3 reasons to be an au pair in a small town

It doesn't always have to be London! Living in a small town as an au pair has many benefits. Au pair Maartje is experiencing this in England right now and shares 3 reasons why future au pairs should look for host families in small cities or towns.

Au-pair Maartje in Aldershot
, in Au pairs

Last August, I left my own rainy country for exotic England. And no, I didn't move to London, Liverpool, Manchester or one of the other larger cities in England. I live in Aldershot, a smallish town that is about an hour's drive away from London.     

When future au pairs look for a host family, they usually look for families in larger cities. And this does make sense. There is a lot to do in those cities, and there is a good chance that you will find plenty of other au pairs to talk to. Besides, young girls and boys have this image in their heads of what their life will look like living in the centre of London and walking the kids to school past Big Ben. Or they have some other romanticised view of what life as an au pair should look like.

And that is all good and well. Finding a host family in a big city is easy. But I think au pairs that choose to live in a big city are missing out on some very important things.

Now, I grew up in a small town in the Netherlands, and all I wanted was to leave that town. There were so many amazing things to do in larger cities, and there really wasn't anything to do near where I lived. I couldn't imagine ever wanting to live in a town like that. But now that I'm living in an equally small town in England, I couldn't be happier. I still love getting on the train or taking my car to visit other places, but I also feel a sense of relief whenever I see the sign that welcomes me back to Aldershot.

Here are three reasons why every au pair should seriously think about choosing a small town:

1. It's not as overwhelming

Adjusting to a new family, new culture and new country can be very overwhelming, especially if this is your first time not living with your parents. Throw in all the things that happen in a big city and you might just find yourself on the verge of a nervous breakdown.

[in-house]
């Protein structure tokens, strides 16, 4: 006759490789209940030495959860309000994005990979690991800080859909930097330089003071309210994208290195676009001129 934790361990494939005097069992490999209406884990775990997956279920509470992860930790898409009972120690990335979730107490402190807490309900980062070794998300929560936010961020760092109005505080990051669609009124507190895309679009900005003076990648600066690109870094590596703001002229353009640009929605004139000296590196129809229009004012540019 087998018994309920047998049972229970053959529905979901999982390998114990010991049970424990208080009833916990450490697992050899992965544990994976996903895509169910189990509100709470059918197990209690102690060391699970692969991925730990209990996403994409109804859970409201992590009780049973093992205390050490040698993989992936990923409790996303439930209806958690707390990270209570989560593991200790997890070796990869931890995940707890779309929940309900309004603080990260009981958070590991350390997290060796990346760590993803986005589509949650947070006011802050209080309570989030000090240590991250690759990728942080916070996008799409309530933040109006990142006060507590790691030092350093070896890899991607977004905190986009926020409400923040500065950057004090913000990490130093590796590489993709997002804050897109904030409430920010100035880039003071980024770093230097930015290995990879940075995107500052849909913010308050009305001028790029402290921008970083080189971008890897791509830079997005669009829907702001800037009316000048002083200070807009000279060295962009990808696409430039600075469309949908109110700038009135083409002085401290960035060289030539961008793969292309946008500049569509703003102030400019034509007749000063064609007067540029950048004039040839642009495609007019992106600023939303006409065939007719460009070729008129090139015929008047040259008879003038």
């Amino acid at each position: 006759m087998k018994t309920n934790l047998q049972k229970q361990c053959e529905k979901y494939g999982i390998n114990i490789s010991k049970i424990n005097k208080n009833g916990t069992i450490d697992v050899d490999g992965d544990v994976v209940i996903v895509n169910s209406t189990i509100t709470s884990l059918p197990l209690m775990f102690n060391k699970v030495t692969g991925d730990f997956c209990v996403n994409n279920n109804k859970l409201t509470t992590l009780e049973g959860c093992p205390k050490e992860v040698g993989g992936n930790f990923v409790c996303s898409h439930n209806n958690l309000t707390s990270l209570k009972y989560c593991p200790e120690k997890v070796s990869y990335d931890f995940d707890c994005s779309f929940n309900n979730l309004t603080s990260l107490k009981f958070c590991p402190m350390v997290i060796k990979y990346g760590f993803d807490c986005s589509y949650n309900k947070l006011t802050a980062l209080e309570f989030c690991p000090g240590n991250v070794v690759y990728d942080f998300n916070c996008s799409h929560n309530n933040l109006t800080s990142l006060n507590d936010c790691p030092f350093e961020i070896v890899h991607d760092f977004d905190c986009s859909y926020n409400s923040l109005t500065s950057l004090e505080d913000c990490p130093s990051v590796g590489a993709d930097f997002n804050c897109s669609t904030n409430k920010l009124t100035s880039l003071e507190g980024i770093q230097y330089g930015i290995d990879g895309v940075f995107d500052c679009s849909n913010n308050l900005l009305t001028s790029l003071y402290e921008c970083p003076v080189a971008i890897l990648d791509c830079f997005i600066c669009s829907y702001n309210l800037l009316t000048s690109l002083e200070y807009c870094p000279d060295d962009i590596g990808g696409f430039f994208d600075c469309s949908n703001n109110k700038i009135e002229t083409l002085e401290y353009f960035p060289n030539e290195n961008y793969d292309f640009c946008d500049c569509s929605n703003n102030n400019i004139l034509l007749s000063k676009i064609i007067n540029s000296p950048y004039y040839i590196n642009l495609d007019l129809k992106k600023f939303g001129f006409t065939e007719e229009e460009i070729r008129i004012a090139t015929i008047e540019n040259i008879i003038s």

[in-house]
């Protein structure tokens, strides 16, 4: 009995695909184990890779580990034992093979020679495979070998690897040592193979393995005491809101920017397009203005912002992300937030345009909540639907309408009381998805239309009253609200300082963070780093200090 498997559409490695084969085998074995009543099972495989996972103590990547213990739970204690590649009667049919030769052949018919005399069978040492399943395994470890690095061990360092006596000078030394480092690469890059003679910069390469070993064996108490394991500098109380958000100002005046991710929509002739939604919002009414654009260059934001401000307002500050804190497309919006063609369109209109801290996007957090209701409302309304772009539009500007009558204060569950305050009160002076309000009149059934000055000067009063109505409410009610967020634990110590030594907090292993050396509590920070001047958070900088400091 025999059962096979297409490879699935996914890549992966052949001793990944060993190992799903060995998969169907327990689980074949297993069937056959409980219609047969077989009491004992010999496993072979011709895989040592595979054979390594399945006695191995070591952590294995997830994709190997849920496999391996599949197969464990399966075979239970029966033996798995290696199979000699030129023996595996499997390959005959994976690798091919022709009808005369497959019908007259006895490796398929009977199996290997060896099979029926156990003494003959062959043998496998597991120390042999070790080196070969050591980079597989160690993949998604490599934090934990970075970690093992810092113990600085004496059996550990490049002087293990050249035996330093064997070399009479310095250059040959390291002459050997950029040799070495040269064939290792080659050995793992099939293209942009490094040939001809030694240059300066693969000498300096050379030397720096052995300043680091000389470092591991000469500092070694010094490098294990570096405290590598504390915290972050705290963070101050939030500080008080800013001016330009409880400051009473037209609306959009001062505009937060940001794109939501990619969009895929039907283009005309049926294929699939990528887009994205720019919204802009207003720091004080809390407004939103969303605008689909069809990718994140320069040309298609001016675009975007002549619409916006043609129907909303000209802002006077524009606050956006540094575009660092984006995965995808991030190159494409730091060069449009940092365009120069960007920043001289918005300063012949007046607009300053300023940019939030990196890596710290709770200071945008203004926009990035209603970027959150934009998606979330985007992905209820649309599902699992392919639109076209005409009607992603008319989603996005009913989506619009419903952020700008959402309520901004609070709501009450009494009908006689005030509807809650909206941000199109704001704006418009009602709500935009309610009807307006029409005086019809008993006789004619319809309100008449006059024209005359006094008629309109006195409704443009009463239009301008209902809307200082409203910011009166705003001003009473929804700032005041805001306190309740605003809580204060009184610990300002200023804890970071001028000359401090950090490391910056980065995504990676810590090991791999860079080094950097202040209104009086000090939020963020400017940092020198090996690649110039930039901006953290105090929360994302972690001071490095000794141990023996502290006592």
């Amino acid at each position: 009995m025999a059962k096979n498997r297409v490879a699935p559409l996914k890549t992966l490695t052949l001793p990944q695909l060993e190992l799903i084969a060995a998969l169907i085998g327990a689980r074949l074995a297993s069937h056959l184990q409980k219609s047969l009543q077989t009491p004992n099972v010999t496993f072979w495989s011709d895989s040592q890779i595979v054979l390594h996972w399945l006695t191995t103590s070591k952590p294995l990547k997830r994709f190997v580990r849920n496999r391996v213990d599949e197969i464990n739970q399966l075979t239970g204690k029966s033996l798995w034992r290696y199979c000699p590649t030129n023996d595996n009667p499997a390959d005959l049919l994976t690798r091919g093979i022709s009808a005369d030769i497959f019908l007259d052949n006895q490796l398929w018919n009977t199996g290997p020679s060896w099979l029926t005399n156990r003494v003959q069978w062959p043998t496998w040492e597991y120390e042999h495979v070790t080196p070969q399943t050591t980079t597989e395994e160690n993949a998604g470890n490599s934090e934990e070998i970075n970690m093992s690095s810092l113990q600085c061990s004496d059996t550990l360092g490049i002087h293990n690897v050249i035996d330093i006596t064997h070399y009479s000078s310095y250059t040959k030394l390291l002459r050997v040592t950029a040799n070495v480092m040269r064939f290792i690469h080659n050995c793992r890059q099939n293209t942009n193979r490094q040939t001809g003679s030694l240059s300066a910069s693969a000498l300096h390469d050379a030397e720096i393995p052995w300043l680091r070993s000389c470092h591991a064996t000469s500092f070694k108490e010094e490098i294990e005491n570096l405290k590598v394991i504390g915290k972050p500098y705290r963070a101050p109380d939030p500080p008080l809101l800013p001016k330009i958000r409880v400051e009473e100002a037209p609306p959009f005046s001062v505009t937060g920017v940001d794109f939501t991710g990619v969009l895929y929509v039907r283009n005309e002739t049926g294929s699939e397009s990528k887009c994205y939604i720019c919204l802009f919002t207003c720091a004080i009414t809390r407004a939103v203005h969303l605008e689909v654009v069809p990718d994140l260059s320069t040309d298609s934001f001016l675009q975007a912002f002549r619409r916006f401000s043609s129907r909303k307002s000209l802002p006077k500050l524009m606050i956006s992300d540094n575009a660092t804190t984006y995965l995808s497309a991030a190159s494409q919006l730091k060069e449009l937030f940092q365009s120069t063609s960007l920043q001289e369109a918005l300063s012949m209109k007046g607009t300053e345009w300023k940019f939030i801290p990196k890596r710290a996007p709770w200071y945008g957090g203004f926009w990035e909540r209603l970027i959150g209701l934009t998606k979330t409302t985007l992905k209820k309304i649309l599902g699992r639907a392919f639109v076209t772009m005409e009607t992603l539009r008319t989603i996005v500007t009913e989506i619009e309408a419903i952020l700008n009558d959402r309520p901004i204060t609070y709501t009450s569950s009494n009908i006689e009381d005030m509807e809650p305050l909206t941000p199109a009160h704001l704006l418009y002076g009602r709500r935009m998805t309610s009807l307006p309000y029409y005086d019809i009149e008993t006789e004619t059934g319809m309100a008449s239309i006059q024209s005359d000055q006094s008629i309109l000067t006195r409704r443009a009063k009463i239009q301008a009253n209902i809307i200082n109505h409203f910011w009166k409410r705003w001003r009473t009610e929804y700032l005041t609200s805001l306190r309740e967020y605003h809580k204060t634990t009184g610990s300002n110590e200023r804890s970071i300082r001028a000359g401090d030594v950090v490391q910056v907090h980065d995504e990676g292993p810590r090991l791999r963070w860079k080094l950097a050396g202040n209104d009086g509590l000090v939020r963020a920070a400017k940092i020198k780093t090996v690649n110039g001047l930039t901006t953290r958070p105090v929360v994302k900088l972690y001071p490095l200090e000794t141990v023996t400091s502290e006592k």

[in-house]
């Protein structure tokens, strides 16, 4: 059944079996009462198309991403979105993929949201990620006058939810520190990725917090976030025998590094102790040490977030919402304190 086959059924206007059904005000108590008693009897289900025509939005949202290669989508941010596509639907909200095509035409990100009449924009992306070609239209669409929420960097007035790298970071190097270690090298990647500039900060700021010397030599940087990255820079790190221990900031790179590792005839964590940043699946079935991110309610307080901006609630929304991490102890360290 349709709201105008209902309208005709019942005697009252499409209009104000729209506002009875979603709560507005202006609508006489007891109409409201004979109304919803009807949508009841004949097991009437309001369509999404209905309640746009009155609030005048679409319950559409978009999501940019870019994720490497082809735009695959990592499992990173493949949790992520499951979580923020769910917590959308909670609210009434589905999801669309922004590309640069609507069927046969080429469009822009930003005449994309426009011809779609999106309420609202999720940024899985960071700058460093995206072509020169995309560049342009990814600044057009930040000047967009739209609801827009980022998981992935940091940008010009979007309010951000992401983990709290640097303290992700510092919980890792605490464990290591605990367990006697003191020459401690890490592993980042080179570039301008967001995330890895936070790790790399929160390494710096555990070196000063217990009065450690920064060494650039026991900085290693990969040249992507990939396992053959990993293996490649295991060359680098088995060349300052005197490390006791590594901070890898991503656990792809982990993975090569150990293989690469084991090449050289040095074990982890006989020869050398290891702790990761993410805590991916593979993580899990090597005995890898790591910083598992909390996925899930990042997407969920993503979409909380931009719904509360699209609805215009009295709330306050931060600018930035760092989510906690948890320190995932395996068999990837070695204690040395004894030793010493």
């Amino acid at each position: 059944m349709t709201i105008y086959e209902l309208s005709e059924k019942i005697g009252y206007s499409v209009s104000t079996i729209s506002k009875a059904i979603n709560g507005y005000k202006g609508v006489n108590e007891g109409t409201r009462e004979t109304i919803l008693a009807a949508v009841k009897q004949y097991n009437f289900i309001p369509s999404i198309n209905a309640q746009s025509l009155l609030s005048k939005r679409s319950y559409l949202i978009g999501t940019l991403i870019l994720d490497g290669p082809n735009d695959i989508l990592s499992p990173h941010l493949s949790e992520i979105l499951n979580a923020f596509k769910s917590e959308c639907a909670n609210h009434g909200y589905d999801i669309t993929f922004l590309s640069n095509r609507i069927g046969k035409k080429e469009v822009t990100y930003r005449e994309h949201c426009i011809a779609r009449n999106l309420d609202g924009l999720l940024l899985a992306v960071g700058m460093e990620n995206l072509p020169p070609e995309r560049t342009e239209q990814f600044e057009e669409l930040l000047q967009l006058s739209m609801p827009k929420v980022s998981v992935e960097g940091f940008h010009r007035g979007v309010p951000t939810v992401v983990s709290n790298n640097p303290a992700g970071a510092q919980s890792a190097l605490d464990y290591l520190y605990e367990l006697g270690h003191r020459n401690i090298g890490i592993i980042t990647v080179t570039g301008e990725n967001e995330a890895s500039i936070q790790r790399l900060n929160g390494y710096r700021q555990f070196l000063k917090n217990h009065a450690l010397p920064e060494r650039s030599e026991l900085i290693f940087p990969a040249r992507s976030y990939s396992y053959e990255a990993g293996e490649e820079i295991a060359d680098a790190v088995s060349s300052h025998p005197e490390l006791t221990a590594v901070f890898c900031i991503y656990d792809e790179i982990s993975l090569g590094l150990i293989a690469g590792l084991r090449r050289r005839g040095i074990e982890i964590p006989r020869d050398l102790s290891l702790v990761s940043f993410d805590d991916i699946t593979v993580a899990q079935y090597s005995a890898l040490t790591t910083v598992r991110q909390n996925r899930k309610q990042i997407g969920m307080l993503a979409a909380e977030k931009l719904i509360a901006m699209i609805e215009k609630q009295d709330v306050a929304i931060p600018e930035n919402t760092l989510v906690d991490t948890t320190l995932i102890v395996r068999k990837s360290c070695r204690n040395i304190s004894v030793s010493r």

2. It's cheaper

Living in a city is expensive. In Aldershot, I can go out and get a full English breakfast for less than four pounds. I don't even want to think about how much that same meal would cost me in London. In a small town, you get more for your money and that is important because as an au pair, you don't earn that much and you are going to want to save as much as possible for fun things to do on the weekend.

3. It's more of a cultural experience

Because I live in a small town, I can actually experience real day-to-day life in England. As much as I love London, there are thousands of tourists walking around there and it doesn't actually show you how people live their lives in England.
Another reason why you should want to be an au pair in a small town is that people look after each other. If you lose the kids (which I don't recommend doing, but sometimes they just run away, and it can't be helped), there will always be someone that knows them and can take them back to you.

Now, I'm lucky in that Aldershot has a lot of au pairs. I've talked to other girls in small towns and some of them don't have any au pairs living near them. This can make it harder because you’ll actually have to explain to people what it means to be an au pair and complaining about the kids and parents won't be the same. On the other hand, this also means that you get even more of a cultural experience because you'll be hanging out with the natives (if you leave your bedroom, that is).

All in all, I would say that living in a small town instead of a big city is one of the best things you can do if you want an authentic cultural experience or to study the language under the best conditions. And I thoroughly recommend it to everyone that is considering a year abroad as an au pair.

Maartje van Sandwijk

About the author:
Maartje van Sandwijk is a twenty-two year old  freelance translator by day and writer by night. Hufflepuff, feminist, vegan and lover of coffee, good books, art and travelling.